Nicola Marter was born with a gift. When she touches an object, she sometimes glimpses those who have owned it before. When a woman arrives with a small wooden carving at the gallery Nicola works at, she can see the object’s history and knows that it was named after the Firebird - the mythical creature from an old Russian fable.
Compelled to know more, Nicola follows a young girl named Anna who leads her into the past on a quest through the glittering backdrops of the Jacobites and Russian courts, unearthing a tale of love, courage, and redemption.
©2013 Susanna Kearsley (P)2013 Audible, Inc.
Narrator was wonderful to listen to. Story swings between past and present with a predictable ending with one exception and that one seemed an afterthought.
Enjoy this book.. The narrators and performance enhanced the story. Good fantasy, with some history too.
I really enjoy this book. Have listened to it probably 10 times. It is one of my go to books. The story line and history draw you in and the narrator holds you there with her drama and excitement.
I am a new devotee to all books by Susannah Kearsley. I'm so glad I have read and listened to them in order, as characters appear in Firebird that I "met" in The Winter Sea and Shadowy Horses. I am hooked from the first second to the last, and love the historical stories that run parallel to the modern day ones. Highly recommended!
I have been a voracious reader since I was a child.
I enjoyed the story in the part of the book I did listen to. But the narrator has a very annoying voice, especially when doing a Scottish accent, and I eventually had to stop listening.
It wasn't bad just a bit too slow for me with too many details that I didn't find interesting.
Maybe it would be more to the liking of folks that like history driven books.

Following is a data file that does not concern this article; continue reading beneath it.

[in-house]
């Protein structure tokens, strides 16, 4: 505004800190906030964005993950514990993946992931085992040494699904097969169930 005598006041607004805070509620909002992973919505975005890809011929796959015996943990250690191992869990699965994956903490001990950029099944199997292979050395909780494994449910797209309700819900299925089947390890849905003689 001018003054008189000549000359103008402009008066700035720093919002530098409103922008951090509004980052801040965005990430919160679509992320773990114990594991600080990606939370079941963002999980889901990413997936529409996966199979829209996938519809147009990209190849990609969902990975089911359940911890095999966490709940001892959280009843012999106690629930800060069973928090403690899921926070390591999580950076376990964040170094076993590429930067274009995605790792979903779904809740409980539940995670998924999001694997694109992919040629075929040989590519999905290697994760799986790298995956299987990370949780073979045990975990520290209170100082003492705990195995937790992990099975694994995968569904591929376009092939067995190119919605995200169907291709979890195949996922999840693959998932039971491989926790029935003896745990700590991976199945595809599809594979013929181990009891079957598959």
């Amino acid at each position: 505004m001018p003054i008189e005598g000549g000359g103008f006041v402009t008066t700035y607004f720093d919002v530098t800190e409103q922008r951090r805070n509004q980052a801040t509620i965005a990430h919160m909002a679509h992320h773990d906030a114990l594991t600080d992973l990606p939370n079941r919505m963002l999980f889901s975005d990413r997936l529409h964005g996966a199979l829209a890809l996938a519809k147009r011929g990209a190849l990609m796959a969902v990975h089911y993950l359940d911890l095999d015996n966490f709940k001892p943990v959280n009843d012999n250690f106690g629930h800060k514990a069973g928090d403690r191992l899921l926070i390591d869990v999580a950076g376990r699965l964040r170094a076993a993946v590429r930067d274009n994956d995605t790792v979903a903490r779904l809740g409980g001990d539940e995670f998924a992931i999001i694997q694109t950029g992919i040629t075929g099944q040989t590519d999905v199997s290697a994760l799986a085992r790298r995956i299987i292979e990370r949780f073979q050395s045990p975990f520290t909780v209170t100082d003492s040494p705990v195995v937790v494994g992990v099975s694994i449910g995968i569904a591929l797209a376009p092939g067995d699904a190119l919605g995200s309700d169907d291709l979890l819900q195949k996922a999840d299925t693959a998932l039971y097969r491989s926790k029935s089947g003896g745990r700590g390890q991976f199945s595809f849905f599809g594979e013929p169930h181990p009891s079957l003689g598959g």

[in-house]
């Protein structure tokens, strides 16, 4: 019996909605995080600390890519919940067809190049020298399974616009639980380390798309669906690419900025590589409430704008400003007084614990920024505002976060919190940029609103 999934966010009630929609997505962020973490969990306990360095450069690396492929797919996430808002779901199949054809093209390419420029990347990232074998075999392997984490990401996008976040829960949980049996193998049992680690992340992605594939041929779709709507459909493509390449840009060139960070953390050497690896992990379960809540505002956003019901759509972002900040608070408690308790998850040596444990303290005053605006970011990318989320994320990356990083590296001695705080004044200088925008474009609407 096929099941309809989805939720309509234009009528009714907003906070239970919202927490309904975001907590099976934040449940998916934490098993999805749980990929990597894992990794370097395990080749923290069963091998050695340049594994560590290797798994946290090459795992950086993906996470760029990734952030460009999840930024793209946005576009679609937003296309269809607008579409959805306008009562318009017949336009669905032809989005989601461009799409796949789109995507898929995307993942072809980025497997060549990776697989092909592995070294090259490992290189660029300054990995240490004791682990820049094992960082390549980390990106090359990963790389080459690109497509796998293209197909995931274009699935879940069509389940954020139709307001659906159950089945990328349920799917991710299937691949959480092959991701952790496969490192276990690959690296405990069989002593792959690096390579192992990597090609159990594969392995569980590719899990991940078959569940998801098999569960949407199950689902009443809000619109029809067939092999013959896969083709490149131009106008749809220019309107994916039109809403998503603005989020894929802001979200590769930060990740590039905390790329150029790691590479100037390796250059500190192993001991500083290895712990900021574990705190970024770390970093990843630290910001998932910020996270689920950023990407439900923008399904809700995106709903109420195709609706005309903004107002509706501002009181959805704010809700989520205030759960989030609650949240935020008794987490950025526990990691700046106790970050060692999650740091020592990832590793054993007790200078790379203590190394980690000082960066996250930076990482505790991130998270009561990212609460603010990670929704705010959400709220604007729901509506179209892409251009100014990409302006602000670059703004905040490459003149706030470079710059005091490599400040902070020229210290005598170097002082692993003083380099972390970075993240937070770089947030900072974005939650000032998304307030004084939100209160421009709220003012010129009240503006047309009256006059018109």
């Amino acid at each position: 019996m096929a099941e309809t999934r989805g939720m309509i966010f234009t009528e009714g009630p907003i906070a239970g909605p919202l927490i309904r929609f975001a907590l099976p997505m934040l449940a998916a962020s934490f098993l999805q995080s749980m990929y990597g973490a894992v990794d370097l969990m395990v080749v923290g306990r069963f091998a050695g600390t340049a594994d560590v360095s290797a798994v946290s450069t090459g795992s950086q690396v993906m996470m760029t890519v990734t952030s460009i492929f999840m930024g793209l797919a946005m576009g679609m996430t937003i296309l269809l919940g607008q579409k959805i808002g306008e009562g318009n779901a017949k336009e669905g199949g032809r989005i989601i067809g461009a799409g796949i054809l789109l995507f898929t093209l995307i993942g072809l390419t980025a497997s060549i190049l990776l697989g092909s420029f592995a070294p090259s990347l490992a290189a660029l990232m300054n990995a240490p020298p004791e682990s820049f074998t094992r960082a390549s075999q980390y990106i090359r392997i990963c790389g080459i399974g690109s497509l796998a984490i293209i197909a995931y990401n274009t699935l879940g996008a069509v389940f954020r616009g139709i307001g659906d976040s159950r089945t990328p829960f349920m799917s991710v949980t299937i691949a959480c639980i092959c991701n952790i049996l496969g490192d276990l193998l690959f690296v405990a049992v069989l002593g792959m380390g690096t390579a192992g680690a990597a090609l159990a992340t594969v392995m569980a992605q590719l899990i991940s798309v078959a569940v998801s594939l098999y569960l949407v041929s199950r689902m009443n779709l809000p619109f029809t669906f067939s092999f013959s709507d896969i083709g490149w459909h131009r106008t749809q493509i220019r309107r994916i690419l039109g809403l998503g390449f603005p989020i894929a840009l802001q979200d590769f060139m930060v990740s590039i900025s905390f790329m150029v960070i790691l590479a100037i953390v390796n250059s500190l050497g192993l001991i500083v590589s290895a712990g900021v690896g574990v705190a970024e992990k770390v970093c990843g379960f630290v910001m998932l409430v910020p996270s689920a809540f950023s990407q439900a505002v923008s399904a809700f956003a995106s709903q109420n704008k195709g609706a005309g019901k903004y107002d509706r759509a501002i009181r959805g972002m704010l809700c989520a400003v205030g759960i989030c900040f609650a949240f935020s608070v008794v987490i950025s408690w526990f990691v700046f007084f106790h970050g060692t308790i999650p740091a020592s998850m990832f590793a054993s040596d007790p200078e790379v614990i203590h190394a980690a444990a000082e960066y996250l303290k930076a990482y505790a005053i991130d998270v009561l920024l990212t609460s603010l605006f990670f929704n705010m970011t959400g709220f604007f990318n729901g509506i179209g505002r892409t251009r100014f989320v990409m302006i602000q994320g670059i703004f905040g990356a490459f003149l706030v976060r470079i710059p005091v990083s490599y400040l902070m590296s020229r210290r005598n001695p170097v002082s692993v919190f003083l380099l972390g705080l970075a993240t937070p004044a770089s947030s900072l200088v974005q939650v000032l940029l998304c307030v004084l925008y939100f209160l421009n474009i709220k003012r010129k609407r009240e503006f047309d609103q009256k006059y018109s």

This is by no means a bad book just wasn't my usual style.
Performance was good
This story is a nicely woven tale of a character from The Winter Sea. It was really nice to see what happens to Anna. As usual this author weaves a tale of many twists and turns. I admire the creative way she chooses to bring her story teller and subject together. I did get a little bord with the Russian history. Way too much time was spent with details of Anna's daily life (I couldn't see how they enhanced the story, just bogged it down a little) as she is growing up and not enough time with the person telling the story. The Winter Sea balanced that better for me. But after several chapters of listening to things that didn't really matter to me, I came out the other side thoroughly enjoying where Anna ended up and the way the story all came together. I wasn't as impressed with the narrative as I have been in other books but it's just a personal preference on my part maybe.
Yes, unique and interesting story
The story started off slowly while the story basis was being established. I think some bits could've been shortened as not everything included was pivotal. But once the story picked up I really enjoyed it and it was engaging
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